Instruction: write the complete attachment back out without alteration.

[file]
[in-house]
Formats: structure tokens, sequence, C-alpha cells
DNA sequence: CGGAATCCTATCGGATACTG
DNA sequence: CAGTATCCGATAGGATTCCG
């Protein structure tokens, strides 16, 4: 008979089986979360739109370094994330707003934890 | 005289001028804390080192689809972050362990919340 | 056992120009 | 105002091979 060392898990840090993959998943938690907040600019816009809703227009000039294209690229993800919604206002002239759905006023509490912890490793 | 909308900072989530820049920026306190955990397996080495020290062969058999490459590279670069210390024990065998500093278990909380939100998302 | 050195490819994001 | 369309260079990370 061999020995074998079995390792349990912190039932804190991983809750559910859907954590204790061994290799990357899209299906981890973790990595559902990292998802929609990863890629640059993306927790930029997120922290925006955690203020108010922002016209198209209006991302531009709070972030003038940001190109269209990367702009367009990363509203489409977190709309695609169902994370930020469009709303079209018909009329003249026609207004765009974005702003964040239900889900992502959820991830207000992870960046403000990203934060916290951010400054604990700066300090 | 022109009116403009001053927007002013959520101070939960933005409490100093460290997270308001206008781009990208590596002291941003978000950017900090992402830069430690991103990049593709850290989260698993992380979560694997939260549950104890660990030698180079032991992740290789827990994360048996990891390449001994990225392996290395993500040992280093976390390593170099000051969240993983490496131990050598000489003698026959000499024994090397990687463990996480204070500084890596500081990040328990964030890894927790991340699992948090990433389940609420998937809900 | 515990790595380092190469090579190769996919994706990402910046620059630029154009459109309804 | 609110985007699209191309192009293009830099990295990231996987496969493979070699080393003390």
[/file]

[in-house]
Formats: structure tokens, sequence, C-alpha cells
DNA sequence: CGGAATCCTATCGGATACTG
DNA sequence: CAGTATCCGATAGGATTCCG
């Protein structure tokens, strides 16, 4: 008979089986979360739109370094994330707003934890 | 005289001028804390080192689809972050362990919340 | 056992120009 | 105002091979 060392898990840090993959998943938690907040600019816009809703227009000039294209690229993800919604206002002239759905006023509490912890490793 | 909308900072989530820049920026306190955990397996080495020290062969058999490459590279670069210390024990065998500093278990909380939100998302 | 050195490819994001 | 369309260079990370 061999020995074998079995390792349990912190039932804190991983809750559910859907954590204790061994290799990357899209299906981890973790990595559902990292998802929609990863890629640059993306927790930029997120922290925006955690203020108010922002016209198209209006991302531009709070972030003038940001190109269209990367702009367009990363509203489409977190709309695609169902994370930020469009709303079209018909009329003249026609207004765009974005702003964040239900889900992502959820991830207000992870960046403000990203934060916290951010400054604990700066300090 | 022109009116403009001053927007002013959520101070939960933005409490100093460290997270308001206008781009990208590596002291941003978000950017900090992402830069430690991103990049593709850290989260698993992380979560694997939260549950104890660990030698180079032991992740290789827990994360048996990891390449001994990225392996290395993500040992280093976390390593170099000051969240993983490496131990050598000489003698026959000499024994090397990687463990996480204070500084890596500081990040328990964030890894927790991340699992948090990433389940609420998937809900 | 515990790595380092190469090579190769996919994706990402910046620059630029154009459109309804 | 609110985007699209191309192009293009830099990295990231996987496969493979070699080393003390």